As we hit Rt. 50 we were still trying to get the pacing and order worked out. Whenever two people ride together for the first time there is always a 30 minute or so period where both riders get used to the other's quirky riding habits, comfort zones, following distances and the like. This went quickly as we both seemed to share similar riding styles and before long we were tearing along Rt. 50. It certainly didn't hurt that we started this trip with virtually no plans but to ride the mountains in Vermont and New Hampshire :) After fifteen minutes or so I saw what looked like a Dixie cup fly out of Bob's Pocket. I quickly pulled along side and motioned for him to pull over and we soon discovered that the K12 tankbag that had arrived just in time for the trip had its own quirks, namely that it is quite easy to overlook the main zipper being left open. What I had seen were Bob's smokes leaping to freedom from the tankbag, I didn't see the pager that also escaped however. As the smokes were probably flat from the 18-wheelers and I didn't see the pager (and so had no idea where to look) we decided to push on. I could tell Bob was pissed though, and it wouldn't be the first time this day...

Riding east into the sunrise we made great time and before long had arrived at the Cape May-Lewes Ferry Terminal. My only real recollection of this first leg of the ride is the incredible smell of corn fields as the sun rises and burns off the dew. It is more then simply the smell of corn, it is that sweet, earthy smell you catch when shucking fresh-picked corn, not at all overpowering but quite vivid.

We pulled into line and were waved ahead. This is a good sign! I expected a decent motorcycle rate too. Boy was I disappointed, we paid the same as the car rate, almost $20! The ferry quickly loaded (we had perfect timing) and we were loaded first along with a guy on a ratty old Honda. We parked in the motorcycle area at the front of the Ferry (right next to all of hatches on which were prominently painted "Engine Room Escape Hatch - Do Not Block") and as we dismounted the ferry cop (yes, they DO carry Glock 9mm sidearms!) mentioned that I might want to leave it in gear and chock the wheels. Bob had already done so with his K12 :)

The ferry had a pretty decent array of the "unhealthy" breakfast foods, and as I resolved to lose no weight in the proper riding tradition, I bought two sausage/egg breakfast sandwiches and a cup of coffee and headed for the deck. It was precisely at this time Bob began to mourn the loss and failure to subsequently replace, his smokes. I tried to bum one for him but the woman gave me a look as if I had just asked her to go have a quickie with me in the engine room so I gave up and proceeded to thoroughly enjoy a breakfast that would normally make my healthy stomach turn somersaults - screw it, I'm on vacation :) As we left the seawalls, several dolphins took up residence in the bow wake.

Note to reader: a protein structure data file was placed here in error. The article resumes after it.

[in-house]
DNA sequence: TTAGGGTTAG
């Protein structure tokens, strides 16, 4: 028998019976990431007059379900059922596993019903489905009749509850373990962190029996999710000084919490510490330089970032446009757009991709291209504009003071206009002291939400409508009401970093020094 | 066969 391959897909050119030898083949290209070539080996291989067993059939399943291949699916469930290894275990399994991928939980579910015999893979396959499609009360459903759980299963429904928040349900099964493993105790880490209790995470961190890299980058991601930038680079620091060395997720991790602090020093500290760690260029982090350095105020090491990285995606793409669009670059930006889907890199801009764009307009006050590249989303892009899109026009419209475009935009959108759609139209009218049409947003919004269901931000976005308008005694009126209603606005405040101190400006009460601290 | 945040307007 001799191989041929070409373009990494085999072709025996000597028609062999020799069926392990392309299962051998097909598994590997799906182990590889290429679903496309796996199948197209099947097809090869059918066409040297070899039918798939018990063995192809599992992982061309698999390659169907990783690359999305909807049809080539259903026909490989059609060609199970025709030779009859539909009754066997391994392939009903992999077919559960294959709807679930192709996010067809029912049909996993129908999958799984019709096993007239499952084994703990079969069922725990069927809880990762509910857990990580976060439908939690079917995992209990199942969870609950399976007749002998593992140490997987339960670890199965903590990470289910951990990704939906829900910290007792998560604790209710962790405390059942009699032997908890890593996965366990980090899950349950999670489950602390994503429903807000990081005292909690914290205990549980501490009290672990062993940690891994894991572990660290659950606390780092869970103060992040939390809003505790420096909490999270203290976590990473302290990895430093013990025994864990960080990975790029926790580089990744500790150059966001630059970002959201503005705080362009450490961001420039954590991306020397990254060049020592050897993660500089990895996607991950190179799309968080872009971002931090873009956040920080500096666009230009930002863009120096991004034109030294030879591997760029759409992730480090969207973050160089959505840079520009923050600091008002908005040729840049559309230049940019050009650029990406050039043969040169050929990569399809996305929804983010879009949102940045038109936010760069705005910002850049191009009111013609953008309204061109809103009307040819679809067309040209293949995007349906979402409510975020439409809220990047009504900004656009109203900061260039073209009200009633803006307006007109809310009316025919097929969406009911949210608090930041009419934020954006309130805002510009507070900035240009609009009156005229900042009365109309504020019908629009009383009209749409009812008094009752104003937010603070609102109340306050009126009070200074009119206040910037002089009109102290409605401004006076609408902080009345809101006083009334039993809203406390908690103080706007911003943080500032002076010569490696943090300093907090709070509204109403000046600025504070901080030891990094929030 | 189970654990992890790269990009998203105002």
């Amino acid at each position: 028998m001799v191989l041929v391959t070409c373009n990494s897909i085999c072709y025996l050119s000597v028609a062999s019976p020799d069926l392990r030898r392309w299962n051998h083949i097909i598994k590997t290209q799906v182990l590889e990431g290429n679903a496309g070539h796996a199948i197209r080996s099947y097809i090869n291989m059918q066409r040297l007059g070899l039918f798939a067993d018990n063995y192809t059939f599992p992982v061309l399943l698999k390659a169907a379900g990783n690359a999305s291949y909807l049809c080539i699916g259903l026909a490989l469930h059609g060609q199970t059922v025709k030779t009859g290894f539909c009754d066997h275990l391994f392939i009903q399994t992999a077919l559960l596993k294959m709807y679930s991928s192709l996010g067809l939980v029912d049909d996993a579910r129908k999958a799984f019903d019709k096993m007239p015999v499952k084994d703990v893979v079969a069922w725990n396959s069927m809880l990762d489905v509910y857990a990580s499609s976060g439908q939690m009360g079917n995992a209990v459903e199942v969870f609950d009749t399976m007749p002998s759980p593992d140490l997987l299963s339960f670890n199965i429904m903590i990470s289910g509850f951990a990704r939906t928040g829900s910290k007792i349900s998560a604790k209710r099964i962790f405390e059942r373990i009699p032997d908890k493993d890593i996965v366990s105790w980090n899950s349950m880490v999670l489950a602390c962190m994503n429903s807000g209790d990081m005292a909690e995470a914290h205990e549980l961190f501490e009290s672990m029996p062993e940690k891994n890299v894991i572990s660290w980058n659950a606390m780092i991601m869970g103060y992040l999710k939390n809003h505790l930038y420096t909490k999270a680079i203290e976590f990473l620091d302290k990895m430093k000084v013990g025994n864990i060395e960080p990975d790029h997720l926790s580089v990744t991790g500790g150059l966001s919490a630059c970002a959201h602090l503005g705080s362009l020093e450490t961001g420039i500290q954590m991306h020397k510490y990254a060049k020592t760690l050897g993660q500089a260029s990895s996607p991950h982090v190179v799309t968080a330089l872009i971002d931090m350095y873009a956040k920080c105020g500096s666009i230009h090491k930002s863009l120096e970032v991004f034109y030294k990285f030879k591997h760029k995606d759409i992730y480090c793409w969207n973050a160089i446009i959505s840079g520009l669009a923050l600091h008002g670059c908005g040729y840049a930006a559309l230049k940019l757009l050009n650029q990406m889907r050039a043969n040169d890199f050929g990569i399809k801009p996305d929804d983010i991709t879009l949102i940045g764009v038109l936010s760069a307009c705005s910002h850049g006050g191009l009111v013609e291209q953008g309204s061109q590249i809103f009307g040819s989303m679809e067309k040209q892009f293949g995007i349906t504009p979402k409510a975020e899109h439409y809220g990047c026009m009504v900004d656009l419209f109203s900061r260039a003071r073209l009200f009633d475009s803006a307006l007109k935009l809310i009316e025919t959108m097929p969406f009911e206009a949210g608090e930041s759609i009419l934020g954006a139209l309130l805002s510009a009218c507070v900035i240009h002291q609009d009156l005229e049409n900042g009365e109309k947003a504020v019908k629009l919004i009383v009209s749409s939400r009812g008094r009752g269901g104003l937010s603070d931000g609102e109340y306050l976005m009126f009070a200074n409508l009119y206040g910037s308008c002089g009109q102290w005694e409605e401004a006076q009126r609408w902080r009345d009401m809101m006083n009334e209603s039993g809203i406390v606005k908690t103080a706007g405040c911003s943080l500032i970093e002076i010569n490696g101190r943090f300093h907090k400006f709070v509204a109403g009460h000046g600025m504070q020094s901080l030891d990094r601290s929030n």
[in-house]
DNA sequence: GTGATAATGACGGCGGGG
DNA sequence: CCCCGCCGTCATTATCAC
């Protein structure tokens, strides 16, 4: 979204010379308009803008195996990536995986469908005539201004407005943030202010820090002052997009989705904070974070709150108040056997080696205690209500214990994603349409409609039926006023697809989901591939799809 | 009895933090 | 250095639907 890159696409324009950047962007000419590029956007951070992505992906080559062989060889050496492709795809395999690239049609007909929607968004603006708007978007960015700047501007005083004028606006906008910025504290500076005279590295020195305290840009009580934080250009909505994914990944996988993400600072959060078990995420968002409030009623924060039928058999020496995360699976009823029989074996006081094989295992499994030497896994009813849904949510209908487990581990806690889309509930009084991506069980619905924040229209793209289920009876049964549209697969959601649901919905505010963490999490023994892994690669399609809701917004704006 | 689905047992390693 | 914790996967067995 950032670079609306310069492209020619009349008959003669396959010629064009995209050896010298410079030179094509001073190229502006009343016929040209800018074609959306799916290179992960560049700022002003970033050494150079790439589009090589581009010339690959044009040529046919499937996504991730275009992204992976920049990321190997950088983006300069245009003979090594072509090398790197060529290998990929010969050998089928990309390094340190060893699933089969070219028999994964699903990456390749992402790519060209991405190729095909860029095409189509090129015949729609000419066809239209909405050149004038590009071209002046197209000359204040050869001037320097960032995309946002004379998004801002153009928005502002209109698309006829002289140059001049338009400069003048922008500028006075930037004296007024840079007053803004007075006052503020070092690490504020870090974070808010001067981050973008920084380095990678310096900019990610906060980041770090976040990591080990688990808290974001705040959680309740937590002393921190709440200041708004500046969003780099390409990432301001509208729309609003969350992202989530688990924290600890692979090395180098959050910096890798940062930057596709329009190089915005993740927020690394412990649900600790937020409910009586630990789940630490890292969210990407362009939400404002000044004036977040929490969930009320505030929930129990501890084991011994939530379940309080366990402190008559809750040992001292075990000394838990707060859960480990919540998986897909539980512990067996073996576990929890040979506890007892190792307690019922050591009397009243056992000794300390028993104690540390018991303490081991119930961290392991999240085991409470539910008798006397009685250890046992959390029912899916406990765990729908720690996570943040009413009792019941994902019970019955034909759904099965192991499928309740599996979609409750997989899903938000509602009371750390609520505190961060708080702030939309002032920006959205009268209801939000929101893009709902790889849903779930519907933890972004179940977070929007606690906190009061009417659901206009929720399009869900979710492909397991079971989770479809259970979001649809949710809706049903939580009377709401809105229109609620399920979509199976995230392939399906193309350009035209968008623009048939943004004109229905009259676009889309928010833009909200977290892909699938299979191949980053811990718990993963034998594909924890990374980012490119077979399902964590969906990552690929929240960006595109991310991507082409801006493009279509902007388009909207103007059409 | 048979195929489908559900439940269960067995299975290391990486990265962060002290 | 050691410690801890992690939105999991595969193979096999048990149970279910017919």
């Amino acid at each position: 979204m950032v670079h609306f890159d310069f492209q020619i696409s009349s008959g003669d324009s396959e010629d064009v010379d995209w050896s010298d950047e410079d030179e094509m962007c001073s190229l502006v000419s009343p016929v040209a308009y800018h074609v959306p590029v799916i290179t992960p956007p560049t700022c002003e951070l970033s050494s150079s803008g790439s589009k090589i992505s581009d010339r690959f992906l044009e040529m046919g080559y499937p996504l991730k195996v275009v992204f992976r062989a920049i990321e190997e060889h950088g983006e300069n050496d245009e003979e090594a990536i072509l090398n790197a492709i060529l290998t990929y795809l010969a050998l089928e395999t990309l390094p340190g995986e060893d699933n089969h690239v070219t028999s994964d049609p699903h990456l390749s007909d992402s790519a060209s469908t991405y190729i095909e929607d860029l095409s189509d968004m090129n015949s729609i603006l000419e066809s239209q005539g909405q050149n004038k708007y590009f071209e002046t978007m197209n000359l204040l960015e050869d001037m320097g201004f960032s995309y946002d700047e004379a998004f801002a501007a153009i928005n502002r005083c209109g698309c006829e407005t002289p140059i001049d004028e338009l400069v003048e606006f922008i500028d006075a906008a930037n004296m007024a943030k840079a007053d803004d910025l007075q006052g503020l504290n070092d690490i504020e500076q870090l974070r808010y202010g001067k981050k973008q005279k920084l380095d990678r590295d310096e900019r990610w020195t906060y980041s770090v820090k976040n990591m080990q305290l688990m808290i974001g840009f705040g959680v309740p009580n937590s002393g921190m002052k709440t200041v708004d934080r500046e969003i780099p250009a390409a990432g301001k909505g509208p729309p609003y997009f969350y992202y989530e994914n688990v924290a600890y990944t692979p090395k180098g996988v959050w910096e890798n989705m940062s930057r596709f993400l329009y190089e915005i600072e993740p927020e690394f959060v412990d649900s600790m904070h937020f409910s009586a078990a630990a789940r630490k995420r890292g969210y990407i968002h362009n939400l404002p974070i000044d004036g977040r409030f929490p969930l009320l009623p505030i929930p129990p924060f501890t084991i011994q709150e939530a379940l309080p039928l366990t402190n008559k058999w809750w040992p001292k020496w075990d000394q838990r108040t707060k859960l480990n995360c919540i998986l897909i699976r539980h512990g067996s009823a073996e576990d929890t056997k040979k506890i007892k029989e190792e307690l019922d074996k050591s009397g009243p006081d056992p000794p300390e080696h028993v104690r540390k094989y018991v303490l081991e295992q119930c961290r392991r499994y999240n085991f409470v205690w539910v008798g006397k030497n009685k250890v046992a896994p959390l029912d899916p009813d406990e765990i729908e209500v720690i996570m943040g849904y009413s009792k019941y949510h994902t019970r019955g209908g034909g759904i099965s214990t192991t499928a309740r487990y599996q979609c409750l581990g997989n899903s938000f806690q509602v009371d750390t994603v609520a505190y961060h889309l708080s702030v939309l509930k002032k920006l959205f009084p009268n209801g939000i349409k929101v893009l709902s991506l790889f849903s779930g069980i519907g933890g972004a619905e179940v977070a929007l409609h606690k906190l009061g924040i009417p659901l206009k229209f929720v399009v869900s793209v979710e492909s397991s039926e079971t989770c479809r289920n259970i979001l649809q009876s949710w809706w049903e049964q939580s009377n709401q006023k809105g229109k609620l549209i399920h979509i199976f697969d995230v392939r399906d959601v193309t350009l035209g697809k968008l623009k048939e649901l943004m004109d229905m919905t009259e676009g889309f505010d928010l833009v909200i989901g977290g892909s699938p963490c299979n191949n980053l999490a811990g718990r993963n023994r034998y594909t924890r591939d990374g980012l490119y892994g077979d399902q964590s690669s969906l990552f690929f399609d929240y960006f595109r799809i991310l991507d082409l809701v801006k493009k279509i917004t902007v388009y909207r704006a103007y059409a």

As we neared New Jersey we remounted the bikes and made ready to be the first to offload as well :) I looked over at the Honda and realized the guy was riding a time bomb. It was one of those bikes that had obviously been sitting outside for several years then resurrected with a minimum of effort. The chrome was all pitted and rusted, there were patches of rust along the left hand side of the bike (must have been covered on the right) and the tires had that white chalky crap on them. The spokes were all rusted and the seat was held together with fresh duct tape. The bike had fork fluid literally flowing all down the forks and onto his brakes. When he glanced over to it I pointed to it but he just shrugged and fired the old bike up. Well, I guess some people will never learn till they have to.

Fresh off the ferry we refilled and hopped on the Garden State Parkway for a quick sprint up the Jersey coast then a hook around NY City to Tappan Zee Bridge.


The Garden State Parkway must have more tolls then any other road in existence. I should have known when I saw the "Tokens - 30 for $10" at the first of many $.35 toll stops. I am sure a local denizen can correct me but I think there are like 15 of these tolls on the parkway's length, each demanding $.35. Good thing I had my change tin!